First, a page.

PROVIDENCE, R.I. – Megan L. Ranney, M.D., M.P.H., an emergency medicine
physician and injury prevention researcher, was honored this week with the 2018
Bruce M. Selya Award for Excellence in Research at the Lifespan Annual Meeting.
She was nominated by Brian Clyne, M.D., in his capacity as Lifespan’s interim
physician-in-chief for emergency medicine and interim chair of emergency
medicine at the Warren Alpert Medical School of Brown University.
Ranney has distinguished herself in the field
of emergency mental health research and violent injury prevention, particularly
firearm injury prevention. She is an expert in non-partisan public health
research on firearm injury, and is among a group of physicians nationally
bringing the matter to the public’s attention. She is frequently interviewed by
local and national media outlets on the subject.
Dr. Ranney founded and directs the Emergency
Digital Health Innovation Program at Brown. She is an associate professor of
emergency medicine in the medical school, and of health services, policy and
practice in the School of Public Health. She has published widely, with well
over 100 scientific publications and 70 presentations at scientific meetings.
She serves as chief research officer for the
American Foundation for Firearm Injury Reduction in Medicine (AFFIRM) and has
held roles on numerous national and local task forces related to efforts to
stem gun violence, including co-chairing Rhode Island Governor Gina Raimondo’s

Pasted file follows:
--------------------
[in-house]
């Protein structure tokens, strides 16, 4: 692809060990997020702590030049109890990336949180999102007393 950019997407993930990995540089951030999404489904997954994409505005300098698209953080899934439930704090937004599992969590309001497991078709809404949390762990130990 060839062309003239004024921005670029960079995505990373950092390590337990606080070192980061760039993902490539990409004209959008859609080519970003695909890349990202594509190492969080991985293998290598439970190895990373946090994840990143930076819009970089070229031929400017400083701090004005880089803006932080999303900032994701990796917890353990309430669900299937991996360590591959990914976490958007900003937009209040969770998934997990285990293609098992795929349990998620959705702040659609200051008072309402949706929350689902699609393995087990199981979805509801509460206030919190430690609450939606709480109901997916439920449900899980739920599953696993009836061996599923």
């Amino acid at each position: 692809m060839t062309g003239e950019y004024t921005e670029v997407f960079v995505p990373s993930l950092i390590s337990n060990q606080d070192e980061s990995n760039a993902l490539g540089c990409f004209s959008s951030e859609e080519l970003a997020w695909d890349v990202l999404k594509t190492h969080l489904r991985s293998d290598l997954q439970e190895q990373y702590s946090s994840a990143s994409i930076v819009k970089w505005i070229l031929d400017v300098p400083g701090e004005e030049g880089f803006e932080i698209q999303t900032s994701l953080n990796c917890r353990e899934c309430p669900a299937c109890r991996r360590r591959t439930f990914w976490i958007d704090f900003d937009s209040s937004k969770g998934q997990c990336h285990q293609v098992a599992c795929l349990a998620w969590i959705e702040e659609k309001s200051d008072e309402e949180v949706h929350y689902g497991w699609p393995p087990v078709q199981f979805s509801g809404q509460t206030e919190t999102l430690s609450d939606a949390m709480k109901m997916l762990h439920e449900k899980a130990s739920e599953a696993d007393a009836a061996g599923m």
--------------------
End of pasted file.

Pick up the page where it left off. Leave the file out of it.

Task Force on Gun Violence.
Ranney earned her bachelor’s degree in the
history of science from Harvard College, then went on to earn her M.D. at
Columbia University College of Physicians and Surgeons. She completed her
residency in emergency medicine at Brown and Rhode Island Hospital, earning a
master’s in public health from Brown during her residency.
The Lifespan Board instituted the award in
1999 to honor Judge Selya, chairman of the Lifespan Board from the creation of
Lifespan in 1994 until 1999. Lifespan recognizes Judge Selya’s “steadfast
commitment to academic medicine and his keen insight concerning the importance
of academic programs to quality health care at Lifespan.” The award is intended
to recognize a rising star in research, an independent investigator who has
demonstrated excellence through a record of high-quality peer-reviewed
publication and ability to attract research funding.
“With Dr. Ranney’s insight, commitment to
research, and passion, she has already made a significant impact on emergency
medicine,” wrote Dr. Clyne in his nomination letter. “I believe she is exactly
the kind of person who the Bruce Selya Research Award seeks to recognize.”